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Rare unanimous Supreme Court ruling is good news for employees

It’s unusual to see the nine justices of the U.S. Supreme Court agree on anything. However, they recently issued a unanimous ruling in a discrimination claim that could benefit employees around the country.

Courts have traditionally required those who file claims under Title VII of the Civil Rights Act of 1964 to show that the discrimination they suffered because of a protected attribute caused some kind of adverse action. This could include a demotion, termination or (if they were an applicant) not being hired.

Title VII applies to all private employers who have at least 15 employees. They’re prohibited from discriminating in “compensation, terms, conditions, or privileges of employment” based on a person’s “race, color, religion, sex, or national origin.”

What was the case before the court about?

A lower court had ruled in a plaintiff’s case that the alleged discrimination based on her gender didn’t result in a “materially significant disadvantage,” so it dismissed the case. The female police sergeant sued her department because she was replaced by a male and transferred. Although neither her rank nor her compensation were lowered, she argued that her new job has fewer responsibilities and less status.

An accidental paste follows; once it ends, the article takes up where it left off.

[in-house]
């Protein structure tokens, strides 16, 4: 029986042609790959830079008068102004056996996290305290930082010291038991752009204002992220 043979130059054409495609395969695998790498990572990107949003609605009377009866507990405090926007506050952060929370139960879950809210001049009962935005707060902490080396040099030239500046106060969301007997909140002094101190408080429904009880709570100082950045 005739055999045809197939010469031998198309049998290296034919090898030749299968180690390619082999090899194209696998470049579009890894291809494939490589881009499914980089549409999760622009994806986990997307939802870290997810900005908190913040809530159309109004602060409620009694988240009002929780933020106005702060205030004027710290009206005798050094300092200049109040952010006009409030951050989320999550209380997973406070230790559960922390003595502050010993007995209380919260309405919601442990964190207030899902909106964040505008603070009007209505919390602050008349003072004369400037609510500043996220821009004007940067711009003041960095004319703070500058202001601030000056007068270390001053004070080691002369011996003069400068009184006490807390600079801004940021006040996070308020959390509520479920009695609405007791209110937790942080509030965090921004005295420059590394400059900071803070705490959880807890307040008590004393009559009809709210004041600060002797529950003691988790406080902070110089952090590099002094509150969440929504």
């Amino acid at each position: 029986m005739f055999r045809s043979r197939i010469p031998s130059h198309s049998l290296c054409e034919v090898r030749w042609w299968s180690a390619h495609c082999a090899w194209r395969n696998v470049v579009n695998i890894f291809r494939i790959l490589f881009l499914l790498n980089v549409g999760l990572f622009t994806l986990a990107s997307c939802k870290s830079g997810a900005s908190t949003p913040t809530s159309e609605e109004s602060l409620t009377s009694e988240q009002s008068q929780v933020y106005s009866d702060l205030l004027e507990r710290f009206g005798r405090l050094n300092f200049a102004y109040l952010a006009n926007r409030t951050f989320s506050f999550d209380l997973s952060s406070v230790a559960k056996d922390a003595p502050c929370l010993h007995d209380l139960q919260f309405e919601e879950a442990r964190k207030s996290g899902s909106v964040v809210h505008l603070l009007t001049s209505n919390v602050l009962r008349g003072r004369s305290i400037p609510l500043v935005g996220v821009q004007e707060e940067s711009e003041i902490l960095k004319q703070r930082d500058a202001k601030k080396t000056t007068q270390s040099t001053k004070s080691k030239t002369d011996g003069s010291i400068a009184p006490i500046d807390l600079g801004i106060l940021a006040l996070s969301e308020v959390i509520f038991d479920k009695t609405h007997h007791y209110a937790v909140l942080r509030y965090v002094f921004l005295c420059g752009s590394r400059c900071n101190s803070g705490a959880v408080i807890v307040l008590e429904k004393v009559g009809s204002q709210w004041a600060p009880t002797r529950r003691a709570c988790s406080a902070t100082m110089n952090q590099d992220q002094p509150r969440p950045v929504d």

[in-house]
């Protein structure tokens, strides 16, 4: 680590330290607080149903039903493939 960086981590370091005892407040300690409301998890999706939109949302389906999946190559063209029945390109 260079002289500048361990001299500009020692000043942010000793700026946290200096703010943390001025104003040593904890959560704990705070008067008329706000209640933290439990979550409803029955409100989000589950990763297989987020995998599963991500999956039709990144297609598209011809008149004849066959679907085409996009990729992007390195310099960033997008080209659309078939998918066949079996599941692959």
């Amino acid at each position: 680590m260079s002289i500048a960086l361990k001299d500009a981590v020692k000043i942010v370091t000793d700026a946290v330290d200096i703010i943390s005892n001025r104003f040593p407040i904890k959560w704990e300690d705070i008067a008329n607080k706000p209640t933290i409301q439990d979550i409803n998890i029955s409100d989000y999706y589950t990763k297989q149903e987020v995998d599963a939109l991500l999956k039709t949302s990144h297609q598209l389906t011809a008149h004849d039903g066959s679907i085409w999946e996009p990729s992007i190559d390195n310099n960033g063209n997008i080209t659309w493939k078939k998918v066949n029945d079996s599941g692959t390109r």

The Supreme Court determined said in its ruling that Title VII says nothing about “significant” harm, and that it’s enough for an employee to show that they’ve suffered some harm related to “an identifiable term or condition of employment.”

The plaintiff can now resume her original claim. She still needs to prove that the reassignment was based on discrimination, but she no longer has to show significant harm. This ruling applies not just to this case but to all Title VII discrimination claims.

There’s a lot to know about state and federal employment discrimination laws. If you believe you have a claim, a good first step is to get experienced legal guidance.